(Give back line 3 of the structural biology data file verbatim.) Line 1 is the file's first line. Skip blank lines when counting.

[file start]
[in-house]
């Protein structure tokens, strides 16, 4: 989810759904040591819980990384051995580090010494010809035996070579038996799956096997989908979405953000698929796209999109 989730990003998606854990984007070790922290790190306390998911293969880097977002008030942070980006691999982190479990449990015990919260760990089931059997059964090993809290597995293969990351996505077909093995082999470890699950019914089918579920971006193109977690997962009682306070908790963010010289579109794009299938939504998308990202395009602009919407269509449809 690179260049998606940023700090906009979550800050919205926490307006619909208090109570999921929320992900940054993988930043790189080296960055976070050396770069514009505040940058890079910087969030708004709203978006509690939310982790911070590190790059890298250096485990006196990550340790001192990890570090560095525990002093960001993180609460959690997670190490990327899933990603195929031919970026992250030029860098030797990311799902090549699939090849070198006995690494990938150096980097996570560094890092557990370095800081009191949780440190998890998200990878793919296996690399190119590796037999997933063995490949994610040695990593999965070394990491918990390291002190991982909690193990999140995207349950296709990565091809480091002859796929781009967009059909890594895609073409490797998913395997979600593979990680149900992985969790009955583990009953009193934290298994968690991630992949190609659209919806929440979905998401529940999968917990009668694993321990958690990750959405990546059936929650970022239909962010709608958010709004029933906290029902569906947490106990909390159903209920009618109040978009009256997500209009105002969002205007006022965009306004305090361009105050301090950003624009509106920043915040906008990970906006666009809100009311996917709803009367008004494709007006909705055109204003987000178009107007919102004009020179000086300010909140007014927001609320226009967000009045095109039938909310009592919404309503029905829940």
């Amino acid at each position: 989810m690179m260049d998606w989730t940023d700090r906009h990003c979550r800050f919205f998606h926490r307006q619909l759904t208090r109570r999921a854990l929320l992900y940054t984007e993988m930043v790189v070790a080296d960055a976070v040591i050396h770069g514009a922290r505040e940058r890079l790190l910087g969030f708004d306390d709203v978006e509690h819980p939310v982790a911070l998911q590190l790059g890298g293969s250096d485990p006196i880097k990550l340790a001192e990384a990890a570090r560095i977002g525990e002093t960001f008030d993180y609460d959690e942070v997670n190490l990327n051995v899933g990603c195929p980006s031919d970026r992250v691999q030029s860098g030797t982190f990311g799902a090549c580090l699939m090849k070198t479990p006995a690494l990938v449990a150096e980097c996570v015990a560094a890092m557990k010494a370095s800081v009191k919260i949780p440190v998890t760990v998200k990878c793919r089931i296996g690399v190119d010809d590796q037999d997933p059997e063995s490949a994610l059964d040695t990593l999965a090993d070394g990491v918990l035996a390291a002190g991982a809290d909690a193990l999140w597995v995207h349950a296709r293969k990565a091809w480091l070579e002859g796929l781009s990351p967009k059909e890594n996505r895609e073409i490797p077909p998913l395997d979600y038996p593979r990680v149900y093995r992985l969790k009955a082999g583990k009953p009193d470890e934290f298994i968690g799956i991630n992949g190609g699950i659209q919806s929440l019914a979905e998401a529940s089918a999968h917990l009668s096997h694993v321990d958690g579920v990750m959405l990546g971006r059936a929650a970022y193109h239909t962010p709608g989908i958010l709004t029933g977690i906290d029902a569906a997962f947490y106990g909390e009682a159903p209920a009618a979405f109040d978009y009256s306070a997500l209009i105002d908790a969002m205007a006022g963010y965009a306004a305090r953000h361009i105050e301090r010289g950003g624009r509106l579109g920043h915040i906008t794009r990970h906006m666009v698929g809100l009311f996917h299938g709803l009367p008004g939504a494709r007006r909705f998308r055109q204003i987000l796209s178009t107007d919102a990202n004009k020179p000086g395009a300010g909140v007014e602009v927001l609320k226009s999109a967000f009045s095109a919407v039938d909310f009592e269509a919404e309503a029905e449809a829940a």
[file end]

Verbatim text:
């Amino acid at each position: 989810m690179m260049d998606w989730t940023d700090r906009h990003c979550r800050f919205f998606h926490r307006q619909l759904t208090r109570r999921a854990l929320l992900y940054t984007e993988m930043v790189v070790a080296d960055a976070v040591i050396h770069g514009a922290r505040e940058r890079l790190l910087g969030f708004d306390d709203v978006e509690h819980p939310v982790a911070l998911q590190l790059g890298g293969s250096d485990p006196i880097k990550l340790a001192e990384a990890a570090r560095i977002g525990e002093t960001f008030d993180y609460d959690e942070v997670n190490l990327n051995v899933g990603c195929p980006s031919d970026r992250v691999q030029s860098g030797t982190f990311g799902a090549c580090l699939m090849k070198t479990p006995a690494l990938v449990a150096e980097c996570v015990a560094a890092m557990k010494a370095s800081v009191k919260i949780p440190v998890t760990v998200k990878c793919r089931i296996g690399v190119d010809d590796q037999d997933p059997e063995s490949a994610l059964d040695t990593l999965a090993d070394g990491v918990l035996a390291a002190g991982a809290d909690a193990l999140w597995v995207h349950a296709r293969k990565a091809w480091l070579e002859g796929l781009s990351p967009k059909e890594n996505r895609e073409i490797p077909p998913l395997d979600y038996p593979r990680v149900y093995r992985l969790k009955a082999g583990k009953p009193d470890e934290f298994i968690g799956i991630n992949g190609g699950i659209q919806s929440l019914a979905e998401a529940s089918a999968h917990l009668s096997h694993v321990d958690g579920v990750m959405l990546g971006r059936a929650a970022y193109h239909t962010p709608g989908i958010l709004t029933g977690i906290d029902a569906a997962f947490y106990g909390e009682a159903p209920a009618a979405f109040d978009y009256s306070a997500l209009i105002d908790a969002m205007a006022g963010y965009a306004a305090r953000h361009i105050e301090r010289g950003g624009r509106l579109g920043h915040i906008t794009r990970h906006m666009v698929g809100l009311f996917h299938g709803l009367p008004g939504a494709r007006r909705f998308r055109q204003i987000l796209s178009t107007d919102a990202n004009k020179p000086g395009a300010g909140v007014e602009v927001l609320k226009s999109a967000f009045s095109a919407v039938d909310f009592e269509a919404e309503a029905e449809a829940a």